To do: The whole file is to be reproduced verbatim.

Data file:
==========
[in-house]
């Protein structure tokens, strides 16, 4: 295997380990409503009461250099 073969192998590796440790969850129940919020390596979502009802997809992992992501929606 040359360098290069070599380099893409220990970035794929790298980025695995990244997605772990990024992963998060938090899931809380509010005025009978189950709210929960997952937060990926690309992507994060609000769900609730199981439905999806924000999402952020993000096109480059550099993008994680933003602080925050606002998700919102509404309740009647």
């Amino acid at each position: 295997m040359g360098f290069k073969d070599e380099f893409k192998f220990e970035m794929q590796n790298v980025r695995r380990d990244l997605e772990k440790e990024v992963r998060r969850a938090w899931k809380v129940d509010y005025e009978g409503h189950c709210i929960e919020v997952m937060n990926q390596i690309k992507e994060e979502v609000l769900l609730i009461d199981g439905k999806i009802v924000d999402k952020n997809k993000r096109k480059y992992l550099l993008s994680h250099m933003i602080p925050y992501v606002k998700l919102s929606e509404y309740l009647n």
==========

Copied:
[in-house]
């Protein structure tokens, strides 16, 4: 295997380990409503009461250099 073969192998590796440790969850129940919020390596979502009802997809992992992501929606 040359360098290069070599380099893409220990970035794929790298980025695995990244997605772990990024992963998060938090899931809380509010005025009978189950709210929960997952937060990926690309992507994060609000769900609730199981439905999806924000999402952020993000096109480059550099993008994680933003602080925050606002998700919102509404309740009647």
């Amino acid at each position: 295997m040359g360098f290069k073969d070599e380099f893409k192998f220990e970035m794929q590796n790298v980025r695995r380990d990244l997605e772990k440790e990024v992963r998060r969850a938090w899931k809380v129940d509010y005025e009978g409503h189950c709210i929960e919020v997952m937060n990926q390596i690309k992507e994060e979502v609000l769900l609730i009461d199981g439905k999806i009802v924000d999402k952020n997809k993000r096109k480059y992992l550099l993008s994680h250099m933003i602080p925050y992501v606002k998700l919102s929606e509404y309740l009647n």